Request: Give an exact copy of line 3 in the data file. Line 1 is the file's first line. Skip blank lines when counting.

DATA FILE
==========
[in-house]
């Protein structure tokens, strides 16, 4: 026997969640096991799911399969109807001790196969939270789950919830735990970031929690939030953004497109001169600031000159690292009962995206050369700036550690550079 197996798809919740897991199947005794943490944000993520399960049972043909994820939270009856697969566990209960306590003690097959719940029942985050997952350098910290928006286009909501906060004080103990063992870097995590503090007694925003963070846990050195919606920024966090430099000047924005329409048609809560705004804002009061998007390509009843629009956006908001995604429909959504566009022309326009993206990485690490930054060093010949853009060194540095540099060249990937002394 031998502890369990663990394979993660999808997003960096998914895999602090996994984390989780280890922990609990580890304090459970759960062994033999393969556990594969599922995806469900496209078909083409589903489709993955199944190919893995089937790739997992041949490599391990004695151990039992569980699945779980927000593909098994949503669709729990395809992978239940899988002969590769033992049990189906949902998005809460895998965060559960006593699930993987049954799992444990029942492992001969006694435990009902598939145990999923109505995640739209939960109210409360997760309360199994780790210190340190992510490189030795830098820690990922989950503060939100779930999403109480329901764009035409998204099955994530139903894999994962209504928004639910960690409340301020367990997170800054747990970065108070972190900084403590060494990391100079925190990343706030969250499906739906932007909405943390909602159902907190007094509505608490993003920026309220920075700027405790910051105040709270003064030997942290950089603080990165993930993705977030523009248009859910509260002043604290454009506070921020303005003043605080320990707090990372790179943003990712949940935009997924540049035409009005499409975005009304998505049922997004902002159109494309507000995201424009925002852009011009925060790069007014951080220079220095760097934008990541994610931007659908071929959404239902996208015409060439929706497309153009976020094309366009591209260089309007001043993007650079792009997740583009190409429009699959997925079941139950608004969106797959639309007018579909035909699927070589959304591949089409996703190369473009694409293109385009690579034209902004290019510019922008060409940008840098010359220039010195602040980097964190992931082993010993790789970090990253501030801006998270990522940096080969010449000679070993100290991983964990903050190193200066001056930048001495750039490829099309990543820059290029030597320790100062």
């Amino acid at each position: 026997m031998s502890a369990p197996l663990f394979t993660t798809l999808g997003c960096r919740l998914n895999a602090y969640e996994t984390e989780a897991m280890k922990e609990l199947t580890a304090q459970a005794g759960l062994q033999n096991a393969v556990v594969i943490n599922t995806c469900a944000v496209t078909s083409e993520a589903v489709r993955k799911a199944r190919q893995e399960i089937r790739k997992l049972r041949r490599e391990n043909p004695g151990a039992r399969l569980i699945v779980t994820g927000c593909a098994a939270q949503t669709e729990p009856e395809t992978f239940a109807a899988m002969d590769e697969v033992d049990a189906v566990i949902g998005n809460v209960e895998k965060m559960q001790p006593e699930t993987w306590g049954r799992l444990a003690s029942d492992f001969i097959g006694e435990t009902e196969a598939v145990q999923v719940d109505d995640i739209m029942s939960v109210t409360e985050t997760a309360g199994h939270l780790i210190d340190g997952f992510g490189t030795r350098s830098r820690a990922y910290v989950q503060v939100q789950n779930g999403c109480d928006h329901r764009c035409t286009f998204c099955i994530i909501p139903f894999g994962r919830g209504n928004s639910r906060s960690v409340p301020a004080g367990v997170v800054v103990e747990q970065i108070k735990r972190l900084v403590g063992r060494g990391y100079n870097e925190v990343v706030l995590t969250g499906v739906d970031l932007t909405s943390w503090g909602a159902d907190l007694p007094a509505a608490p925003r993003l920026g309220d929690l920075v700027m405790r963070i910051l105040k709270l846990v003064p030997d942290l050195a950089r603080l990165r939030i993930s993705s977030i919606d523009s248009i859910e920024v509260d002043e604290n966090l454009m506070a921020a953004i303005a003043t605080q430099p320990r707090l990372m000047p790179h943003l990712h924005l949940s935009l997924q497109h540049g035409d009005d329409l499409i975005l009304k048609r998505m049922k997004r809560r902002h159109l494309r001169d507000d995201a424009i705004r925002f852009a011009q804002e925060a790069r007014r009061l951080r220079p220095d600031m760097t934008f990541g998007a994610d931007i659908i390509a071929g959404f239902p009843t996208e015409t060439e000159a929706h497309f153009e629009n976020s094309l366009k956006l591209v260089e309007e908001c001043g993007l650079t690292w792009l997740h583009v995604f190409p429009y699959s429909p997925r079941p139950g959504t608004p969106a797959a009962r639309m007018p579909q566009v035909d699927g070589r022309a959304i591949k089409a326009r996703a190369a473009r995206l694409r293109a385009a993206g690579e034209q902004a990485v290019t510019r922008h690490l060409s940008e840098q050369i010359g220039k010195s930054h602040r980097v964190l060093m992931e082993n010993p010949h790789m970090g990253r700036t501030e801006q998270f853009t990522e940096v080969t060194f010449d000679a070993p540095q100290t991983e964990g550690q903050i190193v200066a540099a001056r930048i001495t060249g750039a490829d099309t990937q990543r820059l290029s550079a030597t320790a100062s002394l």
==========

């Amino acid at each position: 026997m031998s502890a369990p197996l663990f394979t993660t798809l999808g997003c960096r919740l998914n895999a602090y969640e996994t984390e989780a897991m280890k922990e609990l199947t580890a304090q459970a005794g759960l062994q033999n096991a393969v556990v594969i943490n599922t995806c469900a944000v496209t078909s083409e993520a589903v489709r993955k799911a199944r190919q893995e399960i089937r790739k997992l049972r041949r490599e391990n043909p004695g151990a039992r399969l569980i699945v779980t994820g927000c593909a098994a939270q949503t669709e729990p009856e395809t992978f239940a109807a899988m002969d590769e697969v033992d049990a189906v566990i949902g998005n809460v209960e895998k965060m559960q001790p006593e699930t993987w306590g049954r799992l444990a003690s029942d492992f001969i097959g006694e435990t009902e196969a598939v145990q999923v719940d109505d995640i739209m029942s939960v109210t409360e985050t997760a309360g199994h939270l780790i210190d340190g997952f992510g490189t030795r350098s830098r820690a990922y910290v989950q503060v939100q789950n779930g999403c109480d928006h329901r764009c035409t286009f998204c099955i994530i909501p139903f894999g994962r919830g209504n928004s639910r906060s960690v409340p301020a004080g367990v997170v800054v103990e747990q970065i108070k735990r972190l900084v403590g063992r060494g990391y100079n870097e925190v990343v706030l995590t969250g499906v739906d970031l932007t909405s943390w503090g909602a159902d907190l007694p007094a509505a608490p925003r993003l920026g309220d929690l920075v700027m405790r963070i910051l105040k709270l846990v003064p030997d942290l050195a950089r603080l990165r939030i993930s993705s977030i919606d523009s248009i859910e920024v509260d002043e604290n966090l454009m506070a921020a953004i303005a003043t605080q430099p320990r707090l990372m000047p790179h943003l990712h924005l949940s935009l997924q497109h540049g035409d009005d329409l499409i975005l009304k048609r998505m049922k997004r809560r902002h159109l494309r001169d507000d995201a424009i705004r925002f852009a011009q804002e925060a790069r007014r009061l951080r220079p220095d600031m760097t934008f990541g998007a994610d931007i659908i390509a071929g959404f239902p009843t996208e015409t060439e000159a929706h497309f153009e629009n976020s094309l366009k956006l591209v260089e309007e908001c001043g993007l650079t690292w792009l997740h583009v995604f190409p429009y699959s429909p997925r079941p139950g959504t608004p969106a797959a009962r639309m007018p579909q566009v035909d699927g070589r022309a959304i591949k089409a326009r996703a190369a473009r995206l694409r293109a385009a993206g690579e034209q902004a990485v290019t510019r922008h690490l060409s940008e840098q050369i010359g220039k010195s930054h602040r980097v964190l060093m992931e082993n010993p010949h790789m970090g990253r700036t501030e801006q998270f853009t990522e940096v080969t060194f010449d000679a070993p540095q100290t991983e964990g550690q903050i190193v200066a540099a001056r930048i001495t060249g750039a490829d099309t990937q990543r820059l290029s550079a030597t320790a100062s002394l």